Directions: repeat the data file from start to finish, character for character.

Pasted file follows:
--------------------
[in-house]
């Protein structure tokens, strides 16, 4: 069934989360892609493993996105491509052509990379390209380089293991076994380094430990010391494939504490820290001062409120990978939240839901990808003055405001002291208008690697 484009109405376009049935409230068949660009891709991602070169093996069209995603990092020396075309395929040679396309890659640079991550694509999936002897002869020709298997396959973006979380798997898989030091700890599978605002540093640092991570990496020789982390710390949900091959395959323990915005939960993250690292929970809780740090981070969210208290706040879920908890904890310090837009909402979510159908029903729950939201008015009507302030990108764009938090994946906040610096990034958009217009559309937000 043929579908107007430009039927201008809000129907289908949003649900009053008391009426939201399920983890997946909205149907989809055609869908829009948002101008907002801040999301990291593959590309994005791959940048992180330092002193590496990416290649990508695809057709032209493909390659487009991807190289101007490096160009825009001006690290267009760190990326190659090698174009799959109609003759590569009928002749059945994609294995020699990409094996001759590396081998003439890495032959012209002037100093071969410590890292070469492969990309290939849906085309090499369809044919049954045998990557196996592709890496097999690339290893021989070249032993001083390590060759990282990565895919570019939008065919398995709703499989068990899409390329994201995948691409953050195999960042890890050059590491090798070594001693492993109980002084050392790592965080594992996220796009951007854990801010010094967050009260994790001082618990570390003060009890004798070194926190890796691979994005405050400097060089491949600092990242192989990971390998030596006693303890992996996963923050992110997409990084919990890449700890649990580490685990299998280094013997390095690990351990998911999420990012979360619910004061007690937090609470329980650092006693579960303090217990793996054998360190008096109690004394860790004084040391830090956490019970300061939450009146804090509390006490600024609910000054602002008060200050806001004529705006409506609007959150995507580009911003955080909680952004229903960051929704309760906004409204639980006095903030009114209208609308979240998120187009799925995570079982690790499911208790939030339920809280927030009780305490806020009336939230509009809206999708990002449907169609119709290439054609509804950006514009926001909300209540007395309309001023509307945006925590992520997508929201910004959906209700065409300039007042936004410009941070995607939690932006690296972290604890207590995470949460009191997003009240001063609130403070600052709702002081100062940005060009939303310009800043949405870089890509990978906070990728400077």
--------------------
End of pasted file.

[in-house]
């Protein structure tokens, strides 16, 4: 069934989360892609493993996105491509052509990379390209380089293991076994380094430990010391494939504490820290001062409120990978939240839901990808003055405001002291208008690697 484009109405376009049935409230068949660009891709991602070169093996069209995603990092020396075309395929040679396309890659640079991550694509999936002897002869020709298997396959973006979380798997898989030091700890599978605002540093640092991570990496020789982390710390949900091959395959323990915005939960993250690292929970809780740090981070969210208290706040879920908890904890310090837009909402979510159908029903729950939201008015009507302030990108764009938090994946906040610096990034958009217009559309937000 043929579908107007430009039927201008809000129907289908949003649900009053008391009426939201399920983890997946909205149907989809055609869908829009948002101008907002801040999301990291593959590309994005791959940048992180330092002193590496990416290649990508695809057709032209493909390659487009991807190289101007490096160009825009001006690290267009760190990326190659090698174009799959109609003759590569009928002749059945994609294995020699990409094996001759590396081998003439890495032959012209002037100093071969410590890292070469492969990309290939849906085309090499369809044919049954045998990557196996592709890496097999690339290893021989070249032993001083390590060759990282990565895919570019939008065919398995709703499989068990899409390329994201995948691409953050195999960042890890050059590491090798070594001693492993109980002084050392790592965080594992996220796009951007854990801010010094967050009260994790001082618990570390003060009890004798070194926190890796691979994005405050400097060089491949600092990242192989990971390998030596006693303890992996996963923050992110997409990084919990890449700890649990580490685990299998280094013997390095690990351990998911999420990012979360619910004061007690937090609470329980650092006693579960303090217990793996054998360190008096109690004394860790004084040391830090956490019970300061939450009146804090509390006490600024609910000054602002008060200050806001004529705006409506609007959150995507580009911003955080909680952004229903960051929704309760906004409204639980006095903030009114209208609308979240998120187009799925995570079982690790499911208790939030339920809280927030009780305490806020009336939230509009809206999708990002449907169609119709290439054609509804950006514009926001909300209540007395309309001023509307945006925590992520997508929201910004959906209700065409300039007042936004410009941070995607939690932006690296972290604890207590995470949460009191997003009240001063609130403070600052709702002081100062940005060009939303310009800043949405870089890509990978906070990728400077």